Arthroscopic capsular release of the shoulder is indicated in individuals who have persisting shoulder stiffness and pain which has failed to respond to a course of physical therapy and intraarticular injections. Arthroscopic release allows a more gentle manipulation of the shoulder and consequently a more rapid return of function to the shoulder during the early post surgical rehabilitation phase.
Day of Surgery
Patients are placed in an arm sling. Postoperative pain is managed with a scalene block and a pain catheter is left in the joint for continuous inflow of local anesthetic for 24 to 48 hours after surgery. Arrangements are made for a home continuous passive motion machine, which is initiated on the day of surgery while the block is still in place. The patients are instructed by the vendor how to operate the machine and they are encouraged to continually make adjustments as they advance their range of motion. Patients are instructed to discontinue their sling as soon as tolerable in an attempt to resume normal function of the shoulder. Patients are instructed to remove their dressing after the pain pump is empty. The portal sites can be covered with Band-aids and the Steri-strips are left in place. Patients attend daily physical therapy for the first 2 weeks after surgery. The therapy is initiated immediately after surgery.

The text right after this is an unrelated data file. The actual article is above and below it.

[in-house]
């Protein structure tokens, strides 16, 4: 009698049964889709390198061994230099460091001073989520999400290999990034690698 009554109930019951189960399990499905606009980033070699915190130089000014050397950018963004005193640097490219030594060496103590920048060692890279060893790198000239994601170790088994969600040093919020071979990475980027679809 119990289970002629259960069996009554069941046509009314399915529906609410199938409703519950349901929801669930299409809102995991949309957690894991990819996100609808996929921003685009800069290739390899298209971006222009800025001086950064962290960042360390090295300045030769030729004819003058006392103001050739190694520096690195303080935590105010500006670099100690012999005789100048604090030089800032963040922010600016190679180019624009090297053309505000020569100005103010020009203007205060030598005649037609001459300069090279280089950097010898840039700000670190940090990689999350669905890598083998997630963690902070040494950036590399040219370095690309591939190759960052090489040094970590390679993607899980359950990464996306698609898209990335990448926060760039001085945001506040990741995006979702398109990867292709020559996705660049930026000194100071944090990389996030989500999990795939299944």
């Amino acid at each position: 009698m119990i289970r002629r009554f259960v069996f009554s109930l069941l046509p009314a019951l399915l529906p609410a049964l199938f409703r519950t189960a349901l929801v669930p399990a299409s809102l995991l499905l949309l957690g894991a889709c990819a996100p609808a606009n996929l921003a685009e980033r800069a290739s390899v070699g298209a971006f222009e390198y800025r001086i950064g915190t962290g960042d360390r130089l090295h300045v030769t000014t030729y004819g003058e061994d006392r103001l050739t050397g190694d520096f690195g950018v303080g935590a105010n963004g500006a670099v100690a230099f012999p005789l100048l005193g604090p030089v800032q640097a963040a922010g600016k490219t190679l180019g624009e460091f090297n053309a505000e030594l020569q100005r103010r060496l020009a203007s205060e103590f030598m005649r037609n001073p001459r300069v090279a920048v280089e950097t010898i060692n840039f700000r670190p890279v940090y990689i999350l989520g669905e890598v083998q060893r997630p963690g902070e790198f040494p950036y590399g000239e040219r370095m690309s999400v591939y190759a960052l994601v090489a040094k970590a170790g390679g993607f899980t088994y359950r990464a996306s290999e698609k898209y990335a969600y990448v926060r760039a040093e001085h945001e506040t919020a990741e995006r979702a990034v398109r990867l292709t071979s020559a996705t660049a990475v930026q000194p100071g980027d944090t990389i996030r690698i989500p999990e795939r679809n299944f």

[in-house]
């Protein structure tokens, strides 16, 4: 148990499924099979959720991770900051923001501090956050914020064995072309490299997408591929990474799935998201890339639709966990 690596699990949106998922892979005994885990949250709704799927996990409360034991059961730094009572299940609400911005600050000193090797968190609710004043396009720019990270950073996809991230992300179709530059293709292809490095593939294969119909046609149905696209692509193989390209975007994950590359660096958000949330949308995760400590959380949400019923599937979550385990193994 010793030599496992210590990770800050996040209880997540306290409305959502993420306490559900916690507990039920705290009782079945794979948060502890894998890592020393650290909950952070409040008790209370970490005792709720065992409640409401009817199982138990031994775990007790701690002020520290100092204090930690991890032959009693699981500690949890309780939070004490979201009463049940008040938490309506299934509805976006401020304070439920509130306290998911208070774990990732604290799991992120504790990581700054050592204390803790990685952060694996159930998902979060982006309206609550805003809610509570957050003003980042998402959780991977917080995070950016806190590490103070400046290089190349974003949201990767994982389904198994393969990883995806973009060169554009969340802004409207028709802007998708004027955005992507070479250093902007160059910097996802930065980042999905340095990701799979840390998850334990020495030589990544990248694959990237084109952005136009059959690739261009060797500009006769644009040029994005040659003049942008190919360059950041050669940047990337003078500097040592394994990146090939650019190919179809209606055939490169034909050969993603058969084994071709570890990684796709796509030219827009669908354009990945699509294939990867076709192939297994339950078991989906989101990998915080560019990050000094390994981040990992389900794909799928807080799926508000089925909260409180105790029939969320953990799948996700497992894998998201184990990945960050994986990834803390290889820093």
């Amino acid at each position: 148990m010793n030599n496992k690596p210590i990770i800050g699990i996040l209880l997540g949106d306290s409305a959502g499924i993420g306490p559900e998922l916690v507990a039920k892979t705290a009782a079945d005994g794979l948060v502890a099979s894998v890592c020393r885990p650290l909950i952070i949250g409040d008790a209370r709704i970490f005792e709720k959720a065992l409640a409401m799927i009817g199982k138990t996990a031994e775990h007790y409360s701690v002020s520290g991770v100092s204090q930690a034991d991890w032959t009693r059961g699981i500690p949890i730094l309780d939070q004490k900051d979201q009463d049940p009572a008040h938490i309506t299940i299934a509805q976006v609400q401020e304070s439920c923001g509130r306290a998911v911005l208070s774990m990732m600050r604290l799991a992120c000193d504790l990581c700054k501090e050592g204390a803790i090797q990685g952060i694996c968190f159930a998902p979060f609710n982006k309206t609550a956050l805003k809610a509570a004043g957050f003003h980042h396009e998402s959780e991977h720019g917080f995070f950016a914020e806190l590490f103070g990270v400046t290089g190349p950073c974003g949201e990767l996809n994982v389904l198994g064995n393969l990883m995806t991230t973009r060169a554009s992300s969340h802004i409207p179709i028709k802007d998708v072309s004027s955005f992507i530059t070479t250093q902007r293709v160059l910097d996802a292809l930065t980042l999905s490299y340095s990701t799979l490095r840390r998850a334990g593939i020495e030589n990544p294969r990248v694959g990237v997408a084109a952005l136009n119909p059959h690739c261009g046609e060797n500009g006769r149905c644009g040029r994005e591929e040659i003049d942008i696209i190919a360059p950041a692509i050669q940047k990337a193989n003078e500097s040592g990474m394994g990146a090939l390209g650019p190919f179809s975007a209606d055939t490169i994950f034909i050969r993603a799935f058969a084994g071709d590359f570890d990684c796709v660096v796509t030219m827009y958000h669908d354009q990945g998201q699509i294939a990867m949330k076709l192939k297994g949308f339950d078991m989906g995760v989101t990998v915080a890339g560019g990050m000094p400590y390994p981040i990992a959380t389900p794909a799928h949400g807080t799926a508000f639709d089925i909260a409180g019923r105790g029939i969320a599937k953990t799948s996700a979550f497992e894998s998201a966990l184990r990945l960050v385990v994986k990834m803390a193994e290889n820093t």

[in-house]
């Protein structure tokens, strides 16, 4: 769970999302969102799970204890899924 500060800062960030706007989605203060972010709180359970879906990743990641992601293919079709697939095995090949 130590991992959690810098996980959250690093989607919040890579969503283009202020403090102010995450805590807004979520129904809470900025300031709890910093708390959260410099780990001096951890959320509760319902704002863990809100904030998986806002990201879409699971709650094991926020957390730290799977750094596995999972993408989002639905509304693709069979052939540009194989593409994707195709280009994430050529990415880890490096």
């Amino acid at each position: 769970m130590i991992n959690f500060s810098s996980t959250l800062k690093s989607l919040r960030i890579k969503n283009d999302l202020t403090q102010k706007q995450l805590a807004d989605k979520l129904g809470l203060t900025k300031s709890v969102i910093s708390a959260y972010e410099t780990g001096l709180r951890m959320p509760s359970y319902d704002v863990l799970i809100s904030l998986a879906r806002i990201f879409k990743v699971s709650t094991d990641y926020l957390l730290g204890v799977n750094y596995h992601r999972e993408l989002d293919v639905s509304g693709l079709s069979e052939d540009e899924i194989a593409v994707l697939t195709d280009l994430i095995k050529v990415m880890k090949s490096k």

First Postop Visit: (7 to 10 days)
Patients are evaluated for gains in range of motion. Pain should be well controlled at this phase. Physical therapy can be reduced to 3 times a week. Patients are rapidly gaining full active motion and a home program can be utilized with weekly visits to the therapists for treatment and measurement.
Second Postop Visit: (5 to 6 weeks)
Patients should be near full range of motion at this point with minimal pain. Individuals who are progressing slowly may continue in physical therapy, however, many patients will discontinue therapy at this point and continue on a home maintenance program.